You are desperate for a job.
You’ve applied to countless positions -— from internships to part times to full times that you aren’t actually interested in — but much to your disappointment, embarrassment, and frustration, you haven’t been hearing back.
You begin to think that if there’s nothing wrong with your resume, then there’s something wrong with you…
Then, after what seemed like a decade, you finally hear back from one of them– and they want you to come in for an interview!
Nervous. Desperate. Thankful. Overjoyed. Willing to take on anything and everything.
Your goal at this point? To impress the hiring manager so that you will be hired… WRONG!
No matter how desperate you are, becoming a ‘yesman’ (being compliant and agreeing to do anything and everything) is NOT the way to go. To avoid a future crisis in which you become significantly dissatisfied with your job (to the point where you dread going to work), you must seriously consider, ponder, and evaluate these 3 things.1. Know what you DON’T want.
Establish your deal breakers and don’t compromise!
For example, if you absolutely hate talking on the phone or making cold calls, you probably shouldn’t say ‘yes’ to the customer representative or the sales manager position.
And if you hate being on a plane, you probably shouldn’t say ‘yes’ to that job that requires you to travel twice a year.
This might seem obvious, but people do make such mistakes (or rather, compromises).2. Know what you DO want.
Be able to articulate your needs and preferences, as well as your strong points.
Are you a good writer? Do you have management experience? Are you detail-oriented and meticulous? Do you prefer to work alone or brainstorm in groups?
Knowing your strengths and knowing what kind of environment you thrive in, what type of people you work the best with, and what kind of tasks you excel at is a HUGE advantage, not only for yourself but also for the company and the people you will be working with!3. Learn to say ‘no’ politely but boldly.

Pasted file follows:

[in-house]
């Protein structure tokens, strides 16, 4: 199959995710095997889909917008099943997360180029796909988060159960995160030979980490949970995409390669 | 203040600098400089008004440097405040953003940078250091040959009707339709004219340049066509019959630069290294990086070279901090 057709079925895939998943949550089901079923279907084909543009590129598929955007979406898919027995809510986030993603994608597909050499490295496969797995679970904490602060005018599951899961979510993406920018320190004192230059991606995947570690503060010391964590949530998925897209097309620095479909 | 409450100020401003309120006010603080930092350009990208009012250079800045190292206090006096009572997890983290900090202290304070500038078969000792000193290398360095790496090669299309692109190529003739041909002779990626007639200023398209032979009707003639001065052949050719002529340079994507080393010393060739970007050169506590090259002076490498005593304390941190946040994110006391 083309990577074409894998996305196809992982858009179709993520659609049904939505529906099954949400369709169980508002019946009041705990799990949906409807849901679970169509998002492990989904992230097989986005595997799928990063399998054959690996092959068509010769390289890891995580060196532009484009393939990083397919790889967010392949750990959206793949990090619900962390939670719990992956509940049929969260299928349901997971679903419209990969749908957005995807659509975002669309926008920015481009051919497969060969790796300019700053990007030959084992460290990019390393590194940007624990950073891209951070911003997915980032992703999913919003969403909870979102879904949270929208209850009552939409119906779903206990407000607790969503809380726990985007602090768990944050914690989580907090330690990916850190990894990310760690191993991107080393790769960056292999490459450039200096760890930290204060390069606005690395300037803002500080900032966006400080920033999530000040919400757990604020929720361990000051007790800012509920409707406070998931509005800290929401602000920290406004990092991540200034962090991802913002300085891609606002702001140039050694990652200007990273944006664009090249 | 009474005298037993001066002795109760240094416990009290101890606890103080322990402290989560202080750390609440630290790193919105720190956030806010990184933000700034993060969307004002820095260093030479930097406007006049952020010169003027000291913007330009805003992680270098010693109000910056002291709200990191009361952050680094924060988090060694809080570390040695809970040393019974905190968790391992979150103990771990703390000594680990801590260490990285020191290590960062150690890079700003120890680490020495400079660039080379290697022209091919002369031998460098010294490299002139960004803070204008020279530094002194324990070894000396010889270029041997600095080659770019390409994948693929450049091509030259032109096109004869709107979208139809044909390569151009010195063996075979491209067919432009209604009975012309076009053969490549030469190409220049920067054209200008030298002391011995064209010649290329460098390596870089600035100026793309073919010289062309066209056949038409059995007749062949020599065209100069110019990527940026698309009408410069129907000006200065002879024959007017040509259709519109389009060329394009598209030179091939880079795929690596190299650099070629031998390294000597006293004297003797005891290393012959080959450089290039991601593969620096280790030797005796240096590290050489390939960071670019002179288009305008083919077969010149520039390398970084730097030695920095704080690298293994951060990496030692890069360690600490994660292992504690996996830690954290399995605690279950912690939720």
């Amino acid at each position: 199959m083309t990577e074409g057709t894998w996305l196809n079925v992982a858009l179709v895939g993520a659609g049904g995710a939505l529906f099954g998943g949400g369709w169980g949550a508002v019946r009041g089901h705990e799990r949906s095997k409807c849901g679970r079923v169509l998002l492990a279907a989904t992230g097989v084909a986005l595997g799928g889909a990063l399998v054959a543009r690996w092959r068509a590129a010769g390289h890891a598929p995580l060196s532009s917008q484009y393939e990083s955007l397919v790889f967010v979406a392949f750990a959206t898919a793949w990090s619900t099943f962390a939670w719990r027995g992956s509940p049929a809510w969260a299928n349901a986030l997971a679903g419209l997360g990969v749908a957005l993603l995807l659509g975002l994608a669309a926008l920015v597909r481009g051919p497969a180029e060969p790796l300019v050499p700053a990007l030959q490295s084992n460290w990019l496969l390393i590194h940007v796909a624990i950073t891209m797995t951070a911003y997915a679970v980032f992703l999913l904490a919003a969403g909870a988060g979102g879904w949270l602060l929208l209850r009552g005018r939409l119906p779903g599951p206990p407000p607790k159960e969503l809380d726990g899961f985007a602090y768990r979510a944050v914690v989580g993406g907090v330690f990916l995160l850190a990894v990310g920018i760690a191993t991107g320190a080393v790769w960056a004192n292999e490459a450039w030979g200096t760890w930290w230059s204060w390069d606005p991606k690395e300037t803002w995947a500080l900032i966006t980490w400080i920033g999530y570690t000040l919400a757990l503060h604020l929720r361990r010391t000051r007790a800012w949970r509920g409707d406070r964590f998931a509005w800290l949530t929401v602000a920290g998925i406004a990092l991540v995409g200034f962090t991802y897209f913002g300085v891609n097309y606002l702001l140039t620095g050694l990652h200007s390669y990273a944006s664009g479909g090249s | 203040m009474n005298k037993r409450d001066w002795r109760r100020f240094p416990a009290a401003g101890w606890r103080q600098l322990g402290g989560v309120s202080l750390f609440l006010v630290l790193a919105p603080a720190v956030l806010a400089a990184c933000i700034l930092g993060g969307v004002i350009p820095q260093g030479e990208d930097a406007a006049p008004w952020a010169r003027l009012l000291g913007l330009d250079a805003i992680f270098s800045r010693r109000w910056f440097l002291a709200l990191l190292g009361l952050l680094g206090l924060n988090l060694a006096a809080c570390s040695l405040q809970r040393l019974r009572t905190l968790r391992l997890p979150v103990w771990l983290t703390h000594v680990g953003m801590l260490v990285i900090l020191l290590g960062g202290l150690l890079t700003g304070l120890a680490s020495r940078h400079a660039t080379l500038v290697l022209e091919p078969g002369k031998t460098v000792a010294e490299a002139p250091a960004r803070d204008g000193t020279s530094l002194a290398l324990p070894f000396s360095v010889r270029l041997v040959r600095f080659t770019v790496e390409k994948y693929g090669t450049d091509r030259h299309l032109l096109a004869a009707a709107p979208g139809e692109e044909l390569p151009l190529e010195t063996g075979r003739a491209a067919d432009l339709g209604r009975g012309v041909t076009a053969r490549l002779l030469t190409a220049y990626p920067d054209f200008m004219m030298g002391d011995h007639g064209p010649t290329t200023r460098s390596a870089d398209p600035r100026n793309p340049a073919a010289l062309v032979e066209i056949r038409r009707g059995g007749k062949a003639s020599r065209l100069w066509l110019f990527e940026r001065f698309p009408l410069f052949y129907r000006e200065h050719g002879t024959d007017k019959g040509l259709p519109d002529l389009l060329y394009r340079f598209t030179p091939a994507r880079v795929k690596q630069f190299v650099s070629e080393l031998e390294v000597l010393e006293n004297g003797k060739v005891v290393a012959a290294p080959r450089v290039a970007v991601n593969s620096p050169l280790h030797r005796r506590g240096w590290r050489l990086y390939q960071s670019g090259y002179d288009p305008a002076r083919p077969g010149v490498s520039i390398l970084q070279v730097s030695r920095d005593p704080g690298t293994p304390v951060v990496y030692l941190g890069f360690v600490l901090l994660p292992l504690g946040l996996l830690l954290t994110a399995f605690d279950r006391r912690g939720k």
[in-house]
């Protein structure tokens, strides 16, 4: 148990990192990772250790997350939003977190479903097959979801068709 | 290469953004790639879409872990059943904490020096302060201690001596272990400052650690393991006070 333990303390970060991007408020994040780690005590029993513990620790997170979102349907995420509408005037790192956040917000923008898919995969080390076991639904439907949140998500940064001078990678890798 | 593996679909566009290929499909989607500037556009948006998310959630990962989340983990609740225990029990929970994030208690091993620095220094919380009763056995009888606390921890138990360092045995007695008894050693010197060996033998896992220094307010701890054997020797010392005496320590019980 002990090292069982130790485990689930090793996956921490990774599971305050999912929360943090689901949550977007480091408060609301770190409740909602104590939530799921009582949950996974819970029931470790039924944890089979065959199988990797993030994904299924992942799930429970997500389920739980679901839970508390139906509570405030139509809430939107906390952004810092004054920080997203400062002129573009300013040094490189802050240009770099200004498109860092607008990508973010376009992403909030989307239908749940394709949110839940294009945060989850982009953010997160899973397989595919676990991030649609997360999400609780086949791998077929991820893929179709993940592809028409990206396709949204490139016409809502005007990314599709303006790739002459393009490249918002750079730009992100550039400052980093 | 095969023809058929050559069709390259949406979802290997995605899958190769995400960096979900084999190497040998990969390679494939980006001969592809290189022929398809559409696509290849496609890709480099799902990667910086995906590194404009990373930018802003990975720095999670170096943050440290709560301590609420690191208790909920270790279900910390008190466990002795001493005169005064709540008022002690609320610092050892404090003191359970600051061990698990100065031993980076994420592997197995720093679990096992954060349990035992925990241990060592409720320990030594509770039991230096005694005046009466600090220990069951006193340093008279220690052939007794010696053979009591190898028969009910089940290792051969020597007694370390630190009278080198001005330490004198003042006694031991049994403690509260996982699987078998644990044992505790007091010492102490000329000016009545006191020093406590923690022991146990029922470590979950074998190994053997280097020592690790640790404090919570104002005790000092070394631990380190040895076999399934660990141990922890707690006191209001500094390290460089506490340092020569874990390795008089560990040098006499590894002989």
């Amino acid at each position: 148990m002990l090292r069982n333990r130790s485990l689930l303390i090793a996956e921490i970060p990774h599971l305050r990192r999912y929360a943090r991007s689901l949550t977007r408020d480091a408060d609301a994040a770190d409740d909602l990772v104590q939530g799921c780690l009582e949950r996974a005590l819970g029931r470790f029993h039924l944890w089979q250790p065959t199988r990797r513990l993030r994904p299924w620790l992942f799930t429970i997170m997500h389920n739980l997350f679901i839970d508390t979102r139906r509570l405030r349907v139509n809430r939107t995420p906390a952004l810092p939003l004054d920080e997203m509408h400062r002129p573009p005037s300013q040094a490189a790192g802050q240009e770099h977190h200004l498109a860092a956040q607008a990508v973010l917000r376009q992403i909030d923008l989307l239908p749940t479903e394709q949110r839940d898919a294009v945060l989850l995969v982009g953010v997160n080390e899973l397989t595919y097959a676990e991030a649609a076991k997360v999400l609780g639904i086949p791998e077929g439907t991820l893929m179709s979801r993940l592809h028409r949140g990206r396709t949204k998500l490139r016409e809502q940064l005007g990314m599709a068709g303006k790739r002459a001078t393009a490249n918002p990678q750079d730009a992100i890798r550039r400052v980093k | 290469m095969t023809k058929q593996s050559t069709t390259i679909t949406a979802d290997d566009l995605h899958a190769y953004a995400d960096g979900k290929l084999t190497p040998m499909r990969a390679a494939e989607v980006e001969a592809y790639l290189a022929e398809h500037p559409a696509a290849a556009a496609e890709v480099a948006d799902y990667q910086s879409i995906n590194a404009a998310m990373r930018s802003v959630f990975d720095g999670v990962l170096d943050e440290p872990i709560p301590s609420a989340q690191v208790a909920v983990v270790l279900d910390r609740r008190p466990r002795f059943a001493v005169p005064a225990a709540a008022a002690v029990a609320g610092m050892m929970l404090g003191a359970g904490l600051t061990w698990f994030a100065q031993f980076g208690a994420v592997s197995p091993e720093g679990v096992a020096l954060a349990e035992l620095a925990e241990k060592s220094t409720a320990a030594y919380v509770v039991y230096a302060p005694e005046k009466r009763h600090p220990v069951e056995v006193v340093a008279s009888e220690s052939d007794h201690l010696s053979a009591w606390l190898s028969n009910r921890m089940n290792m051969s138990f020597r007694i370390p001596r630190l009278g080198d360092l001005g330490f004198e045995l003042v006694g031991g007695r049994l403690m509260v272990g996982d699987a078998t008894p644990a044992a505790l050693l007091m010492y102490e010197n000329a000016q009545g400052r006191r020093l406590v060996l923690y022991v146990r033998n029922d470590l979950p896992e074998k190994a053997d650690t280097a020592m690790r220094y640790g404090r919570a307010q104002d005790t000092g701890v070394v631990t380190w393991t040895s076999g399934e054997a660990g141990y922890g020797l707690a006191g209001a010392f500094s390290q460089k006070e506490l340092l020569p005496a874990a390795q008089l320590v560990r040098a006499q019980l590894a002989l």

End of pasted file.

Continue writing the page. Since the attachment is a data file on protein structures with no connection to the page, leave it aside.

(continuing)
Let’s face it: you can’t please everyone.
I mean, yes, you can please everyone else, but if you take yourself out of the equation, you’ll end up being miserable.
For instance, the hiring manager might offer you a different position than the one you applied for, or the responsibilities listed on the job posting may not be what the position actually entails (as explained to you by the hiring manager at the interview).WARNING: While it might be tempting to say yes because 1. you want a job — any job, at this point — and 2. you’re afraid of offending the hiring manager, don’t blindly say yes!
Know that you’re actually doing yourself and the hiring manager (and the company) a favor by being honest — you’re saving yourself from having to drag yourself to work everyday, the hiring manager from wasting time and energy, and the company from hiring someone who is not willing to give it 100%.
Think about it. If you get the job but are dissatisfied, what’s the point? Who’s to benefit? You’ll end up looking for a new job sooner or later, and the whole process will repeat itself.
Every time I thought I was being rejected from something good, I was actually being re-directed to something better. — Dr. Steve Maraboli
In conclusion, it’s better to spend some time now and make the right decision now rather than making hasty decisions now and regretting later.
And as challenging and frustrating as the search is, try to enjoy the process and learn from the journey. Don’t chase yourself down or cage yourself in a cell called social expectations. Most importantly, STOP comparing yourself with others because success isn’t relative.
What’s important is NOT the speed but the direction you are moving in.